WHO does not recommend mass vaccination against monkeypox

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The World Health Organization (WHO) considers that mass vaccination is not currently necessary or recommended against monkeypox, according to the agency’s first recommendations on the use of immunizations against that disease.

The WHO estimates that the spread of monkeypox from person to person can be controlled with public health measures including early detection of casesalong with diagnosis, care, isolation and contact tracing, in accordance with UN News.

At the same time, he indicated that all decisions regarding immunization with smallpox or monkeypox vaccines should be made through a clinical decision process sharedbased on a joint evaluation of the risks and benefits, between the health care provider and the potential vaccinee, on a case-by-case basis.

For contacts exposed to cases of the disease, it is recommended Administer an appropriate second or third generation vaccinepreferably within four days of the first exposure and up to 14 days in the absence of symptoms of the disease.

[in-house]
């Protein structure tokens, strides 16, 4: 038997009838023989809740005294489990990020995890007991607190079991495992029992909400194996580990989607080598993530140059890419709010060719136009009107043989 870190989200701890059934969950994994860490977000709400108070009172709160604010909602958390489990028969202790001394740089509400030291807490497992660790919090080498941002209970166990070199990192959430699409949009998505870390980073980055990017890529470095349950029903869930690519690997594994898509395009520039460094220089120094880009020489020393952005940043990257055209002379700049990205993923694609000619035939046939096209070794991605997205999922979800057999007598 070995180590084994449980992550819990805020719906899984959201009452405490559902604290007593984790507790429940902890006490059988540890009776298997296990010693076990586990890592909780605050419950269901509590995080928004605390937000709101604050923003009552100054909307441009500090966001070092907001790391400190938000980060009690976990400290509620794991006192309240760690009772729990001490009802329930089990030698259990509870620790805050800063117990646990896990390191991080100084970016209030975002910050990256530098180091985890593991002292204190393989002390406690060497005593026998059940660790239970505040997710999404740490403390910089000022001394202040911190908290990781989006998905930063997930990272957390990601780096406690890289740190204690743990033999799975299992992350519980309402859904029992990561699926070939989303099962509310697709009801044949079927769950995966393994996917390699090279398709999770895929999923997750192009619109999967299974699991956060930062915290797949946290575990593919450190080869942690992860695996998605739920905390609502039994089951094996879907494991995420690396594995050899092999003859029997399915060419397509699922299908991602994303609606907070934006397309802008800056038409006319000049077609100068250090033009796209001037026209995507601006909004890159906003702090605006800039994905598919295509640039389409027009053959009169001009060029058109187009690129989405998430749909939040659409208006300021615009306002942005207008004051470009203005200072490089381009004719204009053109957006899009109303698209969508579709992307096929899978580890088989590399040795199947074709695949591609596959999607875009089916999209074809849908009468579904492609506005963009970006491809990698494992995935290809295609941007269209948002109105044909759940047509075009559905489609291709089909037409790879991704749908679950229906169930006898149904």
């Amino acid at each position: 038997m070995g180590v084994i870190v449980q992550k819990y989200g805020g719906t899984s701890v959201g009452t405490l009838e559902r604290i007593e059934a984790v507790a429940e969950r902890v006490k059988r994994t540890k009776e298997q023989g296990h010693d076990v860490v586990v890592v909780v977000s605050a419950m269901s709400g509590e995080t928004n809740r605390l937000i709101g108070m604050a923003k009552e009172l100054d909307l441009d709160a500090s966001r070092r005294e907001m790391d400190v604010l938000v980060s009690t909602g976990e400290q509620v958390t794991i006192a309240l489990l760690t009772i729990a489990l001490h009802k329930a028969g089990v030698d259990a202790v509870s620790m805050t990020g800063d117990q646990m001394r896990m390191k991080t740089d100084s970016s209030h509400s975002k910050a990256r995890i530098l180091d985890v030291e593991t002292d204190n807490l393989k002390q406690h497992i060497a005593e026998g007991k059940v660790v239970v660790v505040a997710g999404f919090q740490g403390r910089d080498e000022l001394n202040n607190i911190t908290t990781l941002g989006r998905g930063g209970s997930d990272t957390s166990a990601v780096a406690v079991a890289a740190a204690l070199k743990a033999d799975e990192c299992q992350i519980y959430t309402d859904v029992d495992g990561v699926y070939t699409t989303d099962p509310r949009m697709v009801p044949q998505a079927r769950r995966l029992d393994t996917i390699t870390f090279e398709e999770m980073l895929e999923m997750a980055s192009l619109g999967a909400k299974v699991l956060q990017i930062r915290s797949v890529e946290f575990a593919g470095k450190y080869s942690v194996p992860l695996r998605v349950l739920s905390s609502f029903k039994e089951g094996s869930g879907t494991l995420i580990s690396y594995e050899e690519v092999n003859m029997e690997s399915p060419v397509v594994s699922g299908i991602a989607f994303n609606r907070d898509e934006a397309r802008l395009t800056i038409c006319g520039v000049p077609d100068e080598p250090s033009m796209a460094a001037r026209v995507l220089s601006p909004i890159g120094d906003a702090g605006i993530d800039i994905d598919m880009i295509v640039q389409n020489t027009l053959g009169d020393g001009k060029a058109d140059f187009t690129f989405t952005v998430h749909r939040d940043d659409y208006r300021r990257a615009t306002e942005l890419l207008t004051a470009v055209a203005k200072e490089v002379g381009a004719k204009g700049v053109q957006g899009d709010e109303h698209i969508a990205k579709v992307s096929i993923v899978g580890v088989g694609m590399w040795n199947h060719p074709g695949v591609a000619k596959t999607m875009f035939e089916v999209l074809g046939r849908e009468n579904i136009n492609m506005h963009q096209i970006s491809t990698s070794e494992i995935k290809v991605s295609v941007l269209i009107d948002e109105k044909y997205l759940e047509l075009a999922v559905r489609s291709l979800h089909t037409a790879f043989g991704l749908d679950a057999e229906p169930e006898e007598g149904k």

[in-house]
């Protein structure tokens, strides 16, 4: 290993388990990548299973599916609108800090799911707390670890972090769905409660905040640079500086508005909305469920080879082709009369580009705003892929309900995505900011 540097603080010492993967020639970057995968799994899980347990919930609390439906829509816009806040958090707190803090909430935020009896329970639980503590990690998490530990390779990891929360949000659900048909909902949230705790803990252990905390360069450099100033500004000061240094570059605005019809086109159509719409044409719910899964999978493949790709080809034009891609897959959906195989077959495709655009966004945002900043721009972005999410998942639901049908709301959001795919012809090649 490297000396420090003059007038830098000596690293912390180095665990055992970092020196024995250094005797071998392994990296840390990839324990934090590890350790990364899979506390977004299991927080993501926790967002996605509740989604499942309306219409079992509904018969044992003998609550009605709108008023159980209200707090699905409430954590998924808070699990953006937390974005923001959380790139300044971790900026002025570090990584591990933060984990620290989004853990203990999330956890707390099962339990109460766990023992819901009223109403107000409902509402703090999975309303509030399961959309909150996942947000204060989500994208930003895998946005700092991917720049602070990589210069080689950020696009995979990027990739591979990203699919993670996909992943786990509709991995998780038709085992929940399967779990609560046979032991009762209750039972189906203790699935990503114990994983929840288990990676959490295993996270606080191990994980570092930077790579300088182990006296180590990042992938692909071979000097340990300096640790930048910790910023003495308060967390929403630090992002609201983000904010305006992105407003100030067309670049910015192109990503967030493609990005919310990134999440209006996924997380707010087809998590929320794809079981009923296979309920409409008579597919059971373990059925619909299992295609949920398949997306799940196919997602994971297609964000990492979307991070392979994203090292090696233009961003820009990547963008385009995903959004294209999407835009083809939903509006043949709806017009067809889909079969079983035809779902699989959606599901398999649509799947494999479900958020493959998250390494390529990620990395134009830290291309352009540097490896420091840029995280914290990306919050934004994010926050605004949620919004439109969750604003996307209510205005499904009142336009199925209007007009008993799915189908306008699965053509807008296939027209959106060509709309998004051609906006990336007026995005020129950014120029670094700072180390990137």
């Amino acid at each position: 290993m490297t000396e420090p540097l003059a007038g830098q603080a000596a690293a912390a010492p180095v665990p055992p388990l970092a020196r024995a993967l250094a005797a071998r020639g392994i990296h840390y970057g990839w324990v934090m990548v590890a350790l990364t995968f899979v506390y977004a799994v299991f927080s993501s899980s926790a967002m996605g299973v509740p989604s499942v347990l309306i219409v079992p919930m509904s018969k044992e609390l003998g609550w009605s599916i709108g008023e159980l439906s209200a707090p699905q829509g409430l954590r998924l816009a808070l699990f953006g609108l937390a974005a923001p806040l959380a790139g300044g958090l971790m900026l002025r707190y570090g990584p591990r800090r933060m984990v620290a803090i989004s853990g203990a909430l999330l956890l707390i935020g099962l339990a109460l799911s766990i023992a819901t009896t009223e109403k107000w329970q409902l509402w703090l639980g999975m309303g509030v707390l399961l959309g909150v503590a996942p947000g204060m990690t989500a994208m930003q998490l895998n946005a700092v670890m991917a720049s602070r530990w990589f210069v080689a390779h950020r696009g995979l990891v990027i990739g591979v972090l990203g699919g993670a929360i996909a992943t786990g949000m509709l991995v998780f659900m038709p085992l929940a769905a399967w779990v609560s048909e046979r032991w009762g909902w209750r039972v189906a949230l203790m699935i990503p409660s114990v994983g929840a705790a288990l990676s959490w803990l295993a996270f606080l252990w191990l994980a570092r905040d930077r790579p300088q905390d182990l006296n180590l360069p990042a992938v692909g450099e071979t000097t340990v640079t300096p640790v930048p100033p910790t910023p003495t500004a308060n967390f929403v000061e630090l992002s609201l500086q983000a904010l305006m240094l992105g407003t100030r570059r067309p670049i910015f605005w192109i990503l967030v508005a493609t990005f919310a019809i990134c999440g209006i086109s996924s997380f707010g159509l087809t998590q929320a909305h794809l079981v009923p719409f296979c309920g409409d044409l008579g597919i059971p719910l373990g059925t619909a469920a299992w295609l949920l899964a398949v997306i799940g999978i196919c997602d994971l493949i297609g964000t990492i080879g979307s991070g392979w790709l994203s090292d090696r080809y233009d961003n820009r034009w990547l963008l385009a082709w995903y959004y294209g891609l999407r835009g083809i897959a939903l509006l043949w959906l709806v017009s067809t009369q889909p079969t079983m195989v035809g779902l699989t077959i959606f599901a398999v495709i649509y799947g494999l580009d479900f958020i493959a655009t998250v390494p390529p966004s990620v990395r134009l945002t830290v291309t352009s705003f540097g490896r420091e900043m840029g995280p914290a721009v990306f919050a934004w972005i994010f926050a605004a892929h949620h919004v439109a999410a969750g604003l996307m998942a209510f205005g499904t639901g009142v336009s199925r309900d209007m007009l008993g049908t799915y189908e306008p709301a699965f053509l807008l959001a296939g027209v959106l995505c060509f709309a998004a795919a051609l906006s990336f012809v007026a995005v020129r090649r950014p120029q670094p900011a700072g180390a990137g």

Likewise, the WHO convened the Emergency Committee for June 23 to assess whether the monkeypox outbreak represents a public health emergency of international interest.

This is the highest level of alert according to international health regulations, which currently only applies to the Covid-19 pandemic and polio.

This year, 1,600 confirmed cases and 1,500 suspected cases of monkeypox have been reported, in 39 countriesseven where it usually spreads and 32 new ones, according to UN News.

In so far this year, there have been 72 deaths in the previously affected countries. So far no deaths have been reported in the countries where it has recently appeared, although the UN agency is trying to verify a death related to the disease in Brazil.

“The global outbreak of monkeypox is clearly unusual and concerning”, said Tedros Adhanom, who considers that it is time to intensify the response because there are more countries affected and international coordination is necessary.

The deputy director for emergency response, Ibrahima Socé Fall, explained that the risk of spread in Europe is considered “high” and in the rest of the world “moderate” and that there are gaps in how the virus is being transmitted.

“We do not want to wait until the situation is out of control,” he said of the call for the emergency committee.

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